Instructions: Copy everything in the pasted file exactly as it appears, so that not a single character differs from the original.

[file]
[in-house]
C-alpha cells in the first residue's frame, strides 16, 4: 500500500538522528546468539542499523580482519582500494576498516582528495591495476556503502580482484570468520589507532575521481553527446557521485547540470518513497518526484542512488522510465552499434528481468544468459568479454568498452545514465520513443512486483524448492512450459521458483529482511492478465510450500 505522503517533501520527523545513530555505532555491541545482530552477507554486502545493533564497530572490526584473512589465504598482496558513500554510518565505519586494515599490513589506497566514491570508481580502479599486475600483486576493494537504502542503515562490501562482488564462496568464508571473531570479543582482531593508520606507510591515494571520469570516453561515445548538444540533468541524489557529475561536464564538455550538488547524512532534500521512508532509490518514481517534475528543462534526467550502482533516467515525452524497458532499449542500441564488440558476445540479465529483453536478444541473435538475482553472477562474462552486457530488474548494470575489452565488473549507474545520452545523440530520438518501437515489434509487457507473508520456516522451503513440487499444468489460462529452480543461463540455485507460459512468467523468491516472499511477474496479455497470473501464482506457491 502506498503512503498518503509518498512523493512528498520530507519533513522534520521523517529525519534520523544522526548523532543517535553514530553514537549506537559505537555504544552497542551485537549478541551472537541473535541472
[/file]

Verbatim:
[in-house]
C-alpha cells in the first residue's frame, strides 16, 4: 500500500538522528546468539542499523580482519582500494576498516582528495591495476556503502580482484570468520589507532575521481553527446557521485547540470518513497518526484542512488522510465552499434528481468544468459568479454568498452545514465520513443512486483524448492512450459521458483529482511492478465510450500 505522503517533501520527523545513530555505532555491541545482530552477507554486502545493533564497530572490526584473512589465504598482496558513500554510518565505519586494515599490513589506497566514491570508481580502479599486475600483486576493494537504502542503515562490501562482488564462496568464508571473531570479543582482531593508520606507510591515494571520469570516453561515445548538444540533468541524489557529475561536464564538455550538488547524512532534500521512508532509490518514481517534475528543462534526467550502482533516467515525452524497458532499449542500441564488440558476445540479465529483453536478444541473435538475482553472477562474462552486457530488474548494470575489452565488473549507474545520452545523440530520438518501437515489434509487457507473508520456516522451503513440487499444468489460462529452480543461463540455485507460459512468467523468491516472499511477474496479455497470473501464482506457491 502506498503512503498518503509518498512523493512528498520530507519533513522534520521523517529525519534520523544522526548523532543517535553514530553514537549506537559505537555504544552497542551485537549478541551472537541473535541472